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Beatles producer says Spatial Audio album doesn't sound right, plans new mix

Legendary Beatles producer Giles Martin in an interview this week discussed the advent of Dolby Atmos, the technology on which Apple's Spatial Audio format is built, revealing that he intends to create a new mix of "Sgt. Pepper's Lonely Hearts Club Band" because the current version "doesn't sound quite right."

Speaking with Rolling Stone, Martin explained that "Sgt. Pepper's Lonely Hearts Club Band" was among the first albums — perhaps the first — to receive a Dolby Atmos mix. While the result sounds "good," it doesn't sound "right" in part because the mix was meant to be a theatrical presentation.

"Sgt. Pepper's,' how it's being presented right now, I'm actually going to change it. It doesn't sound quite right to me. It's out in Apple Music right now. But I'm gonna replace it. It's good. But it's not right," Martin said. "Sgt. Pepper's was, I think, the first album ever mixed in Dolby Atmos. And we did that as a theatrical presentation. I liked the idea of the Beatles being the first to do something. It's cool that they can still be the first to do something. So Sgt. Pepper's is a theatrical mix that's then being converted into a smaller medium. Therefore, it's not quite right."

The mix lacks bass and "a little bit of weight," he added, noting that the Dolby Atmos version of "Abbey Road" is "much better-functioning" because it is sonically closer to the stereo version.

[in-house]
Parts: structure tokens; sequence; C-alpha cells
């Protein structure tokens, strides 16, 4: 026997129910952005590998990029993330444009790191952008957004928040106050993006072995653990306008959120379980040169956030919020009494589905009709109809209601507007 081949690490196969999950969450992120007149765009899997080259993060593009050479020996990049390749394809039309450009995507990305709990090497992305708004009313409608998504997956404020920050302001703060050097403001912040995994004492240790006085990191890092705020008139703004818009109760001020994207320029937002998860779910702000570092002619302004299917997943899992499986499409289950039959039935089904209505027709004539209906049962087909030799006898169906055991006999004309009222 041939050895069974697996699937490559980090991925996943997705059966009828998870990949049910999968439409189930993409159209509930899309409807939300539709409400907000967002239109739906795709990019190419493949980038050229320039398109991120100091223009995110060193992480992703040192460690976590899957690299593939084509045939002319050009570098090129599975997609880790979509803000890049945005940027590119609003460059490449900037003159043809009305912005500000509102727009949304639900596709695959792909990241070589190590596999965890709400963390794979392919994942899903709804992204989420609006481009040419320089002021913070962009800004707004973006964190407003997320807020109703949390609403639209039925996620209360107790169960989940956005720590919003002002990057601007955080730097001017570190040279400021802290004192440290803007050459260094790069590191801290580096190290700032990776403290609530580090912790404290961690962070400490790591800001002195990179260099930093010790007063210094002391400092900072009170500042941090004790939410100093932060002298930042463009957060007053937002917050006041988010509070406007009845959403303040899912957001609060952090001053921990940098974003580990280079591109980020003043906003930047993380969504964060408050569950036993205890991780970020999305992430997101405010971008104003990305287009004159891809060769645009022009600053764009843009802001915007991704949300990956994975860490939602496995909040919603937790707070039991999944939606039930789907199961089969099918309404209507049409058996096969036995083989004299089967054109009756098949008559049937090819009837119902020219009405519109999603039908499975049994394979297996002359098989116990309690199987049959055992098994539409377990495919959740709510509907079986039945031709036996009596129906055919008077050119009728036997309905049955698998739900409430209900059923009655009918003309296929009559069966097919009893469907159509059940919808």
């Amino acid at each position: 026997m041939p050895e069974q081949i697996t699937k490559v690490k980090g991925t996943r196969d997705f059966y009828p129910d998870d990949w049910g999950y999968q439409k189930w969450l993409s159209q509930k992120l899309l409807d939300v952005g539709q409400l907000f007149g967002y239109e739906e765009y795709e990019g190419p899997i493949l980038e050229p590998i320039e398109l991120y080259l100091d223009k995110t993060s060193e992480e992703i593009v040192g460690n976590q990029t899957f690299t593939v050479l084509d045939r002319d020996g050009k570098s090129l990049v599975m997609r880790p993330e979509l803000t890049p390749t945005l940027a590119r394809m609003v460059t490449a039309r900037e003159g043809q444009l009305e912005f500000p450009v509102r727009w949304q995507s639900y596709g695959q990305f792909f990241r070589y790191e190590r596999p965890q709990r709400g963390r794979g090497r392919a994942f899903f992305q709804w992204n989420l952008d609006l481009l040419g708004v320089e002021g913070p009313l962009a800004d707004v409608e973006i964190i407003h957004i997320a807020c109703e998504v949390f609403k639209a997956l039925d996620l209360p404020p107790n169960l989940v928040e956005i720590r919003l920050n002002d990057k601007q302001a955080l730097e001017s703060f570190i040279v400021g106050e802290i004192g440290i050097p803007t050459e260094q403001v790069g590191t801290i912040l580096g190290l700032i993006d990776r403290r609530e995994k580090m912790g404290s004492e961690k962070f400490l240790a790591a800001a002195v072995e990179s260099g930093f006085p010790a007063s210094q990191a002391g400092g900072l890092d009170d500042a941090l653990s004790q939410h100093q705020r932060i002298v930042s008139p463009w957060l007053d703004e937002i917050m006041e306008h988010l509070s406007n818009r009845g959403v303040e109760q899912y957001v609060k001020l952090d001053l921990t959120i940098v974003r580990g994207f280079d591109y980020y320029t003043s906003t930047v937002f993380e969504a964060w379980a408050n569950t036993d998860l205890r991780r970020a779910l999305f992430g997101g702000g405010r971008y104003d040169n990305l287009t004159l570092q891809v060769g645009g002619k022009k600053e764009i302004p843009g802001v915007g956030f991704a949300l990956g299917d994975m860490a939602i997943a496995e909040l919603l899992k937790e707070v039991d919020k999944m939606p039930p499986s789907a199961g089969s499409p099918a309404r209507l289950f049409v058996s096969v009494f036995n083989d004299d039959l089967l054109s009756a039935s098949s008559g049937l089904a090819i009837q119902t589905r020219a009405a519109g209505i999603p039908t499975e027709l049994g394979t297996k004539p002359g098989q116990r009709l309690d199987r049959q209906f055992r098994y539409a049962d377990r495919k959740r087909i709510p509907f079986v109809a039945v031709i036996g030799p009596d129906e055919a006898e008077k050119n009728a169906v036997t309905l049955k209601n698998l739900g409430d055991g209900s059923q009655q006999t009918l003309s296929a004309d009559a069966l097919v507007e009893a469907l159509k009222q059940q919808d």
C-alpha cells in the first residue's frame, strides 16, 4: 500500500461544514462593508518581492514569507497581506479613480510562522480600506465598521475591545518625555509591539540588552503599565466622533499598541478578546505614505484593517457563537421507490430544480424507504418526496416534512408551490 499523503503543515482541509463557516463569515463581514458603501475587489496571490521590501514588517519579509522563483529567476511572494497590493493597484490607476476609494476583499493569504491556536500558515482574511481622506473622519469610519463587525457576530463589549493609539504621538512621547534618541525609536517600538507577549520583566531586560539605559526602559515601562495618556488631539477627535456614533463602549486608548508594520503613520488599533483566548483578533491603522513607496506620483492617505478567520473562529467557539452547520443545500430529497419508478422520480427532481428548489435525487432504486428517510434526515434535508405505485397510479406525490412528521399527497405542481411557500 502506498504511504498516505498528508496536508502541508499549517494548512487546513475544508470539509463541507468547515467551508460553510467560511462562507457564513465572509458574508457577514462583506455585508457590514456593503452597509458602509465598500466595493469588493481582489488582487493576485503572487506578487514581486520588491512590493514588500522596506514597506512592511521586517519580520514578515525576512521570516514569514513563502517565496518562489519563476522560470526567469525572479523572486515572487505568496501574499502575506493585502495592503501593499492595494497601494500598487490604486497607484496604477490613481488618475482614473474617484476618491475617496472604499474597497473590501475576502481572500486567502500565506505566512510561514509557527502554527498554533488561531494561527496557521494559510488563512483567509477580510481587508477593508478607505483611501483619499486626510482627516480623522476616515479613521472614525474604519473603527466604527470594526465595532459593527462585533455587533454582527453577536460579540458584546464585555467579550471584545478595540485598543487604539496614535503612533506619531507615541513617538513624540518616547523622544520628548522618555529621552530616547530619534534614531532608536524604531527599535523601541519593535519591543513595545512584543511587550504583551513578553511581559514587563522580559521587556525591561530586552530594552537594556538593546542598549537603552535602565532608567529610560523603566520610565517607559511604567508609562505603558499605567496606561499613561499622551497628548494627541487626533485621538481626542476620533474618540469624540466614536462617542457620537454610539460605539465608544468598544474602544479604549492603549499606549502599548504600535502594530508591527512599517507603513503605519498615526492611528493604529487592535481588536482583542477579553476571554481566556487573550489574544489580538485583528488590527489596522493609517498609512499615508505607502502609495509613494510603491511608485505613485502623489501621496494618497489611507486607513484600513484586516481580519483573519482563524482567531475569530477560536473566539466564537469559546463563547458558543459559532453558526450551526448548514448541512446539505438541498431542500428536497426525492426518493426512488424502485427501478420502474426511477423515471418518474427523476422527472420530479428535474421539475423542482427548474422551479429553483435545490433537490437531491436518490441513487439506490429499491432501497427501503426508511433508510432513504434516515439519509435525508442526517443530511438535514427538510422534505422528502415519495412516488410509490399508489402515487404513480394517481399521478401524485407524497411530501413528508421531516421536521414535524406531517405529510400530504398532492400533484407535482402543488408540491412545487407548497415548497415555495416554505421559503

"It's a bit like someone you love for years having a slightly different haircut. And you realize you still love them," Martin said of the new mixes.

Martin also shared insight on Dolby Atmos for headphones, a technology that is incredibly difficult to get right. There has been "exponential growth" in the sector over the past two years, he said, but the technology is still in its infancy. While products like Apple's Spatial Audio is a good experience, it will get better as companies learn how to tweak their products to suit user needs.

"You can hear the difference with spatial audio. It may not always be better, but there's a difference," Martin said. "I think we're learning the tools to provide that difference for people. What's great is that it creates more of a lean-in listening environment where you're paying attention to it, as opposed to just having audio being played into your head to stop you from thinking."

Interestingly, Martin believes that advanced biometric tech like facial recognition, body measurements and in-ear pressure testing will one day be used to customize the listening experience. Perception of Dolby Atmos mixes in headphones is dependent on multiple variables, from head size to bone structure, and new technologies are needed to present recorded music as intended, he explains.

Apple introduced a form of hardware adaptation with the AirPods Pro ear tip fit test, which analyzes an earbud's seal by capturing speaker output with onboard microphones. AirPods Max goes a step further with Dynamic EQ, a system that measures sound signals within the headphone's ear cushions and adjusts sound output in real time.

Martin offers details on producing Dolby Atmos tracks and more in the full interview.